But how much more hardworking can you get than a young man dismantling explosives in the 50 degree Helmand heat? Or a young woman medic holding together the life of a bloodied comrade while she is coming under fire?

You can’t get more hardworking than that.

Then ask yourself how can it be right that the Tories deliver to 13,000 millionaires an average £100,000 tax cut when thanks to this Government every single Private in the Army is having their pay cut by £3,000?

Of course times are tough, but, Mr Cameron, something is fundamentally wrong when your out of touch government is willing to take from those who serve in Afghanistan to give a tax cut for your millionaire friends. You should not freeze the pay of the bravest to pay for a tax cut for the richest.

And what about the Lib Dems? I like many of them but they spent their Conference sheltered from the Glasgow rain and protected from their Tory pals, demanding respect for parading their second-rate consciences. They deserve no credit just for spending three days mildly rebuking the Tories when for three years they have meekly supported so much of what they do.

And the SNP? Their defence policy is based more on faith than fact.

You can’t plan to spend just seven pence in every £1 of the UK defence budget and claim that Scotland will be better defended. The SNP’s absurd policy would cut Scotland’s defence even deeper than the Tories have done.

They haven’t done even their basic thinking as independence is a powerful idea of the 19th century ill-suited to the 21st. There is no problem facing the world today to which the solution is Scottish independence.

So there’s a different way of doing things. Labour would build on the Covenant and consult with charities and legal experts about introducing a Forces and Veterans Bill of Rights setting out the legal guarantees of what a government would provide.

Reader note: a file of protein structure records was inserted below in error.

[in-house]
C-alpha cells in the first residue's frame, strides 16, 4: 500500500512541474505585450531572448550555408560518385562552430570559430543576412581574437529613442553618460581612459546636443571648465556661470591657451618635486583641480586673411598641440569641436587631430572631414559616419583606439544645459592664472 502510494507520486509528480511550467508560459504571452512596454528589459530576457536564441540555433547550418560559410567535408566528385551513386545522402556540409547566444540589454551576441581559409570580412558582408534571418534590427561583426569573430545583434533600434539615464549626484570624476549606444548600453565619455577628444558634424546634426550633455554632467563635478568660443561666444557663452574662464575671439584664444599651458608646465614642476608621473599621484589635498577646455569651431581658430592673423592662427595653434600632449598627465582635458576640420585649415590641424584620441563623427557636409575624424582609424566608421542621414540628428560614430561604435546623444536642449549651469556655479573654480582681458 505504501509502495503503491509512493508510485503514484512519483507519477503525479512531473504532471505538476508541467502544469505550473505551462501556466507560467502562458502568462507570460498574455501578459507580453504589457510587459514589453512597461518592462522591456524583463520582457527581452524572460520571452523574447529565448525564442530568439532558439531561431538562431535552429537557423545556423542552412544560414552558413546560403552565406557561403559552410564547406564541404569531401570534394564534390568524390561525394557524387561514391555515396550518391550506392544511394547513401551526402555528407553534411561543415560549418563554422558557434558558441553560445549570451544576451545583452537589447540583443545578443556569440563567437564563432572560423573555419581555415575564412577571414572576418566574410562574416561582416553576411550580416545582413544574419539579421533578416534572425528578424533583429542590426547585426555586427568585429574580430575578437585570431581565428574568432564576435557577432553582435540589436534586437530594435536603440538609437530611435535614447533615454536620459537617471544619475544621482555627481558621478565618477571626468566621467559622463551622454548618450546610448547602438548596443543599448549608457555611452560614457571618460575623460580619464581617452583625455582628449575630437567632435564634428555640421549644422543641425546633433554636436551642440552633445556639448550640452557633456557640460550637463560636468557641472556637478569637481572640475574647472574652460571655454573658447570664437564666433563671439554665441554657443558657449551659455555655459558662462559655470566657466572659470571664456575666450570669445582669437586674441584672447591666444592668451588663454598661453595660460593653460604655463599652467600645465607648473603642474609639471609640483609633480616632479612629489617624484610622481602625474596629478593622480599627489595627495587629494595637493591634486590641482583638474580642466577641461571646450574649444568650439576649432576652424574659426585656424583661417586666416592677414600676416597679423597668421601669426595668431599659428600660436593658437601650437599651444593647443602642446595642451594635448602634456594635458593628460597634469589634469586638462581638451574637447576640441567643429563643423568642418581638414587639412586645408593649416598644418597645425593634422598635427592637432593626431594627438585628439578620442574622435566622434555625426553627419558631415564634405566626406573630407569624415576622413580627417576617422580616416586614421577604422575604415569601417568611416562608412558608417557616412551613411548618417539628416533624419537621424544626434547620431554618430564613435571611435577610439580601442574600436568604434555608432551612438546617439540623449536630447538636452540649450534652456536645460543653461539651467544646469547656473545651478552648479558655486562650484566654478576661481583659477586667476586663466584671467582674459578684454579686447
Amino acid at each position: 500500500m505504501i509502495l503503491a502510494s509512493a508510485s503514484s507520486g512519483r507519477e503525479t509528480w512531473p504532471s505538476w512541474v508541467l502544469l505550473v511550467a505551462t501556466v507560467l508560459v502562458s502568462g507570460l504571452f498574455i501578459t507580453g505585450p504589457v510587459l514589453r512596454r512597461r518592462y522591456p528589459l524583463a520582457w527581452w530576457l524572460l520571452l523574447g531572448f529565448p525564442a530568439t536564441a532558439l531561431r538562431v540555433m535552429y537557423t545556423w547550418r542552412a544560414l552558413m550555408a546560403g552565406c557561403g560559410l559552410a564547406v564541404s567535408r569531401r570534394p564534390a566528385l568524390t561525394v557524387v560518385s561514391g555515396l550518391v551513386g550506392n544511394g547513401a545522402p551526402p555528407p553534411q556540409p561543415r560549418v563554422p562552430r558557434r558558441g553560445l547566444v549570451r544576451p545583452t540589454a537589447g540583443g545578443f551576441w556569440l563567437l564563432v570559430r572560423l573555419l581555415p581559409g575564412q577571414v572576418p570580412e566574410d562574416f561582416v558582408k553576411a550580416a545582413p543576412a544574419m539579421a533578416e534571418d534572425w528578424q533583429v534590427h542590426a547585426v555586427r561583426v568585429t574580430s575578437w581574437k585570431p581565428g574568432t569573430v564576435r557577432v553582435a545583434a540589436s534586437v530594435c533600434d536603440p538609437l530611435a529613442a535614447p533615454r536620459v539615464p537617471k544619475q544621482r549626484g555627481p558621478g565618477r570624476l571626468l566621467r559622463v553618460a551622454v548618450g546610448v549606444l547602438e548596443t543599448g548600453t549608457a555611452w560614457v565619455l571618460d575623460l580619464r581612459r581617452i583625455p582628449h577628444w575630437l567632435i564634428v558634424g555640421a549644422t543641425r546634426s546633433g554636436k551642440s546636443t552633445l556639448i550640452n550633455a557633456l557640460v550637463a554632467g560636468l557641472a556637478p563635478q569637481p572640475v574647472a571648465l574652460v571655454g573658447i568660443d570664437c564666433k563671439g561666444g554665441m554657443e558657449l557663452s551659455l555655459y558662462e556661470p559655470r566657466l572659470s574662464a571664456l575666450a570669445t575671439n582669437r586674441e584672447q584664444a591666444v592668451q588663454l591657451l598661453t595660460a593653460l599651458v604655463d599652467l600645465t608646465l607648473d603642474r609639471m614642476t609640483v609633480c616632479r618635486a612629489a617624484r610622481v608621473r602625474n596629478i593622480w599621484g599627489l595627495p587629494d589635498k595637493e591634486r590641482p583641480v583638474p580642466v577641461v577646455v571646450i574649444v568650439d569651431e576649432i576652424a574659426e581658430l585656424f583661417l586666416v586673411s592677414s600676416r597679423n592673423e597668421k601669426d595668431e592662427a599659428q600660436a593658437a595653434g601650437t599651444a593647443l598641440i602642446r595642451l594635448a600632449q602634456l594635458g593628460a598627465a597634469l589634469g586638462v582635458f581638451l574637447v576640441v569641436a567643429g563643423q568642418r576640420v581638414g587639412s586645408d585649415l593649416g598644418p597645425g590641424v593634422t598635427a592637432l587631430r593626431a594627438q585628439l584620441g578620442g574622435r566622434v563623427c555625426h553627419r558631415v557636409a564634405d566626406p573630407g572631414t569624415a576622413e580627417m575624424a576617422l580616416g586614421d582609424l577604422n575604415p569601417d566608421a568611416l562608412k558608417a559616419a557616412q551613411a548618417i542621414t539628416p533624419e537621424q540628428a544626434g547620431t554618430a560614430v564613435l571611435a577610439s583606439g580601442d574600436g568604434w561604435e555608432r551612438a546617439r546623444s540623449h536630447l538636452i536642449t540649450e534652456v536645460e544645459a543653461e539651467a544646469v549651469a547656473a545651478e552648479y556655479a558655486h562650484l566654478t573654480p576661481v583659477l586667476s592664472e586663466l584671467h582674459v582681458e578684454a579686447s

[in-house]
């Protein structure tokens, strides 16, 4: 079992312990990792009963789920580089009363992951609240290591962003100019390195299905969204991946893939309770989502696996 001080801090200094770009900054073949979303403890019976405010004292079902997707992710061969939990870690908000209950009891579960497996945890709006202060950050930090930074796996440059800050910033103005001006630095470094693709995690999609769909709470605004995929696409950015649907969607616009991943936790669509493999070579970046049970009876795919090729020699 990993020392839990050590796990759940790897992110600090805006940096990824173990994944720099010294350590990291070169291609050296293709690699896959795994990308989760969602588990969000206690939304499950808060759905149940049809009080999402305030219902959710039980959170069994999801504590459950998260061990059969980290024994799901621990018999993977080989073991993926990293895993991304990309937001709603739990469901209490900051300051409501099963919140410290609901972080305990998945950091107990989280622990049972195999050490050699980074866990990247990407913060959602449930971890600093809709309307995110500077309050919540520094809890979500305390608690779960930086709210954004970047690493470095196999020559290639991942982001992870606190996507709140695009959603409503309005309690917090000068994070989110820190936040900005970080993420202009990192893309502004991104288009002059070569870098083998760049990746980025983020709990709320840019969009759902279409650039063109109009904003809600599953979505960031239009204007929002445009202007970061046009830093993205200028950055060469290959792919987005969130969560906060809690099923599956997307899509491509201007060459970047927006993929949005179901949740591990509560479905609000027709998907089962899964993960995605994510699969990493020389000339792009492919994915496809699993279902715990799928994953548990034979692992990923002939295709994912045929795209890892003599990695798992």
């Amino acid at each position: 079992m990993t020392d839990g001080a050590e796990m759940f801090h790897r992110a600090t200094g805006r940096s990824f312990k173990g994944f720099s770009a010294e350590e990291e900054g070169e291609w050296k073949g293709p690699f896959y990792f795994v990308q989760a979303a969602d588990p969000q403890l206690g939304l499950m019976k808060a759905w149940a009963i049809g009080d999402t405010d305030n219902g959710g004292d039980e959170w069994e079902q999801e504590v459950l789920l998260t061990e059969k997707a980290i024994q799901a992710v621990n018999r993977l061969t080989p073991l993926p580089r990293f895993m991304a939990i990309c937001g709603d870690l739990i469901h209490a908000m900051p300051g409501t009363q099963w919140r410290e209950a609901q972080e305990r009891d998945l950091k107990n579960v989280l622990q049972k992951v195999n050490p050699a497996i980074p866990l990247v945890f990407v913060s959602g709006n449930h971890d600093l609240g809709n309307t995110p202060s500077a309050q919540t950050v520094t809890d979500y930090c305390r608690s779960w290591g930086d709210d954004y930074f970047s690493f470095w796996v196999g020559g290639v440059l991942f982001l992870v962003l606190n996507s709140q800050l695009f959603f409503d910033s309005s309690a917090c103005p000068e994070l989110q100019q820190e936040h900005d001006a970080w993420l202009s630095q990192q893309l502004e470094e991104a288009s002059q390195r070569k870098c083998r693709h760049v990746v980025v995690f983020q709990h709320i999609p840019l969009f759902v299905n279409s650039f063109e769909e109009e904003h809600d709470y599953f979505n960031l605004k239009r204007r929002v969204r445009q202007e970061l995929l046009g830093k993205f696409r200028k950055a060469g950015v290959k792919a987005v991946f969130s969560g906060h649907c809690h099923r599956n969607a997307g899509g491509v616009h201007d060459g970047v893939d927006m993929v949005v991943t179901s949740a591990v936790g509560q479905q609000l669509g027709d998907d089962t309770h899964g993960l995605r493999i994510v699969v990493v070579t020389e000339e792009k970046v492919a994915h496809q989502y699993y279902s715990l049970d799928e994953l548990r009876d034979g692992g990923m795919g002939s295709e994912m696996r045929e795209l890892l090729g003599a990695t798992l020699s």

Independent justice. In-service education. Personalised support from Local Authorities. Workplace rights for Army Reserve volunteers. Personalised budgets for veterans with the severest injury.

No gimmicks just guarantees.

Conference, we should be clear. Being the Party of the Armed Forces isn’t a contest between Tory or Labour or about who is keenest or quickest to deploy force. Rather, it’s how we train, educate and equip our personnel and how we care for their families. We do so in the hope that we don’t have to place our personnel in harm’s way, but in the knowledge that sometimes that gravest decision of last resort is unavoidable.

Despite wariness and weariness, the military component to our security is something our country and our party have always understood, whether in our eulogising the Socialists who defied their government to volunteer in the Spanish civil war, or supporting a controversial government here at home who stood up to an Argentinean junta, or in the ‘90s acting to stop a European slaughter in the Balkans.

But to remain a party prepared to intervene we must learn lessons and do so in new ways, with prevention before intervention. Large scale long-term interventions like Afghanistan should be seen as a sign of international failure, because we should have greater focus on turning weak states in to secure nations before they fail.

Increasingly our strength will be determined by the power of our partnerships and so Labour’s security policy will be based on a renewed multilateralism, with regional coalitions and underpinned by stability in defence financing. Defence, diplomacy and development will be mutually reinforcing, each strengthened by a total rejection of isolationism and embrace of internationalism.

But military intervention is always the final option for our Party. That’s why on Syria we rightly required stringent tests over evidence, regional impact and a UN process before voting on military action.

Conference, my final and most important message to you and all those considering their vote in 2015 is that Labour has never turned our back on our international responsibilities and while some may consider us a small island we remain a big country with a global reach – and under Ed Miliband’s leadership we will retain that tradition of knowing that our duty to stand for what we believe in travels well beyond our borders.

Thank you.